Jupiter shines brightly this month, and on Saturday a friend and I went outside to skywatch. Fog from our breath quickly disappeared like dragon's breath in the crisp night air with a dwindling breeze. We fidgeted eagerly in our places and shuffled light flakes of frigid snow beneath our boots, as we peered up at the sky, straining to catch sight of dimmer stars.
In this area light pollution sometimes blocks them out, but on Saturday without a cloud in sight the brightest light around was the full moon and the second-brightest was Jupiter (top right). We couldn't see Jupiter's moons, but in a darker area or with some aid they can be spotted. This website, Astro Viewer (http://www.astroviewer.com/current-night-sky.php?lon=-73.94&lat=40.67&city=New+York+City&tz=EST) , has a nice nightly star chart which can help you locate Jupiter, and you can use the search box on the left to set it to your location.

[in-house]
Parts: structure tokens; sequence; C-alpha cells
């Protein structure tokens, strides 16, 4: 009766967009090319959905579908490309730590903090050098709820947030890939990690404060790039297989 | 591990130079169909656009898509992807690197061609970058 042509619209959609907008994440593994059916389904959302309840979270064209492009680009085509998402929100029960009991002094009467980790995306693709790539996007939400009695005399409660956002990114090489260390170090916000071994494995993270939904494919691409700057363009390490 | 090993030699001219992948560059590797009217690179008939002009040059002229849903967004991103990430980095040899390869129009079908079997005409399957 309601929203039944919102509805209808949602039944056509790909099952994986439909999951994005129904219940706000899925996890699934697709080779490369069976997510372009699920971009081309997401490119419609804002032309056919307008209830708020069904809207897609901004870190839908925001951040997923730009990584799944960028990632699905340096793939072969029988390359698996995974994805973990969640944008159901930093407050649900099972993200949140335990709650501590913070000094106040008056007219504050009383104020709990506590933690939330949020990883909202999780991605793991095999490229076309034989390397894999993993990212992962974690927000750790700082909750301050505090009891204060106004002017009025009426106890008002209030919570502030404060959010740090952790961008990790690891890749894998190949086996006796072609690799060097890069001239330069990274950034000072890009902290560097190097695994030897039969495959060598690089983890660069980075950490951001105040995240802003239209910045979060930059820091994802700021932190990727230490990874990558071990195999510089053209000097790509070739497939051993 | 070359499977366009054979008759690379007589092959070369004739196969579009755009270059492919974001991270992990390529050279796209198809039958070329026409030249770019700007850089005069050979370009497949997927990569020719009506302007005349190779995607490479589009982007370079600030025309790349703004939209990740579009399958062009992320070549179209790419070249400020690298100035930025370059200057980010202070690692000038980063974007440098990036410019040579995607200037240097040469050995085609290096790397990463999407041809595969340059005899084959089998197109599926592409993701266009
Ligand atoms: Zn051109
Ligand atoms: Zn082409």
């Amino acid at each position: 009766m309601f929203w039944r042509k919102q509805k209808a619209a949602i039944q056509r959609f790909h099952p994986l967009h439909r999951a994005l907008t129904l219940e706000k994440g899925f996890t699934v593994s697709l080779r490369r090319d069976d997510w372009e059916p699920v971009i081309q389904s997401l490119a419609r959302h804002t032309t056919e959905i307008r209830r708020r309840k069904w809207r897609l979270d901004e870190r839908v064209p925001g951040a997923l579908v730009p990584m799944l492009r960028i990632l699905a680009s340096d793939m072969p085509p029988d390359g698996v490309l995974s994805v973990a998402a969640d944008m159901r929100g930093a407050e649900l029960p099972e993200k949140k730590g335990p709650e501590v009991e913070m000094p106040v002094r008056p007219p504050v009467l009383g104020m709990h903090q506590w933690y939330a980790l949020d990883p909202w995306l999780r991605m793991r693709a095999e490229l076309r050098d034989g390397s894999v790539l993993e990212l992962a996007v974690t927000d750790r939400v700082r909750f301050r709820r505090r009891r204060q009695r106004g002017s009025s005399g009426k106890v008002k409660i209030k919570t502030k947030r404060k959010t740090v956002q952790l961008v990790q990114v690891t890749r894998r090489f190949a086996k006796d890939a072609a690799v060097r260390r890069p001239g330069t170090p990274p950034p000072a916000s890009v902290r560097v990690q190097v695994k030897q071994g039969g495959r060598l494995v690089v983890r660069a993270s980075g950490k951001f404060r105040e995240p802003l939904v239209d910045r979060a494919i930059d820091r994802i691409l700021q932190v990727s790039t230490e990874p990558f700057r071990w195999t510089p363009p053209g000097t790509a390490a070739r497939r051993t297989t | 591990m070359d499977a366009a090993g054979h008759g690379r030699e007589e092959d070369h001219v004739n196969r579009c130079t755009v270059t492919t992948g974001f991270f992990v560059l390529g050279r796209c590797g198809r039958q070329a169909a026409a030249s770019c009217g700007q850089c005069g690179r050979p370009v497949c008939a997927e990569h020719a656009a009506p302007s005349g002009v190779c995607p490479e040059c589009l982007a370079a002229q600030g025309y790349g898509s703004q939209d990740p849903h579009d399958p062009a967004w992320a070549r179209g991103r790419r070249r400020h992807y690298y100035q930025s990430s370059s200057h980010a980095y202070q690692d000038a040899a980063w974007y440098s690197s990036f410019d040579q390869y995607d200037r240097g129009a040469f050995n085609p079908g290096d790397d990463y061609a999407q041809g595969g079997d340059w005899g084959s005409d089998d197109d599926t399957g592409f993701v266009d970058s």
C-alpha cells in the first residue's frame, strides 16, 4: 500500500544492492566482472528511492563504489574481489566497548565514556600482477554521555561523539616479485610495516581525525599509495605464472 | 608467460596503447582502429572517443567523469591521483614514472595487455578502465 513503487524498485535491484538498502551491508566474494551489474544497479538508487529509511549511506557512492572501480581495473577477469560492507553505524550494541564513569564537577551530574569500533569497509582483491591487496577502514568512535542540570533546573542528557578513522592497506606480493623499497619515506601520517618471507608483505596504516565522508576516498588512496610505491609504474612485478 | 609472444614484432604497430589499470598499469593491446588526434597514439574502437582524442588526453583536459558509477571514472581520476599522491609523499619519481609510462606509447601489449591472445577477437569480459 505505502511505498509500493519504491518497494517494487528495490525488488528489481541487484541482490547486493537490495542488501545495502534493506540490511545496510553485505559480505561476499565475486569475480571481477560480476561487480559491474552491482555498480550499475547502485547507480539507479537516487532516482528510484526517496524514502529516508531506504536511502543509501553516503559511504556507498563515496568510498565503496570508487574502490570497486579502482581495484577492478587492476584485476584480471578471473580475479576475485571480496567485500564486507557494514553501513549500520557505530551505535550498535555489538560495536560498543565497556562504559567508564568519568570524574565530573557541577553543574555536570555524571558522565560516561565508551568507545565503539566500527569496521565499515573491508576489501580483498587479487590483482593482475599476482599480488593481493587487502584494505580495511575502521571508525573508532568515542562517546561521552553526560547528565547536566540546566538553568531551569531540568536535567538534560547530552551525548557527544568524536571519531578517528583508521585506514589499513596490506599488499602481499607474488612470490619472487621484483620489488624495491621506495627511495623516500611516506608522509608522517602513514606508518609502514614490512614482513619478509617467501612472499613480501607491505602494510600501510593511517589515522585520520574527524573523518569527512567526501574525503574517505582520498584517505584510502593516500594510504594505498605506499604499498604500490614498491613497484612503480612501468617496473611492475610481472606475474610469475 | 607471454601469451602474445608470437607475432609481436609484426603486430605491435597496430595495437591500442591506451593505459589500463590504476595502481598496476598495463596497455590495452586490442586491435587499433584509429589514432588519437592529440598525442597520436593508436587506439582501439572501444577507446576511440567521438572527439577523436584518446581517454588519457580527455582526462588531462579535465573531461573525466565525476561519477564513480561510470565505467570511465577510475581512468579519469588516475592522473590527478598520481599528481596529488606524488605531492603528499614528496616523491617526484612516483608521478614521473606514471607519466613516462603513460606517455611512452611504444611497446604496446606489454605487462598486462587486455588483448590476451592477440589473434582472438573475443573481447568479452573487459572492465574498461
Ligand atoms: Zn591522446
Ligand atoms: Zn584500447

The way I've been finding Jupiter this week is locating the constellation Orion, then going in a straight line from Rigel (Orion's right foot from our point-of-view) to Betelgeuse (Orion's left shoulder) and continuing about that length one more time and that's right next to Jupiter.
Here's a photo from today: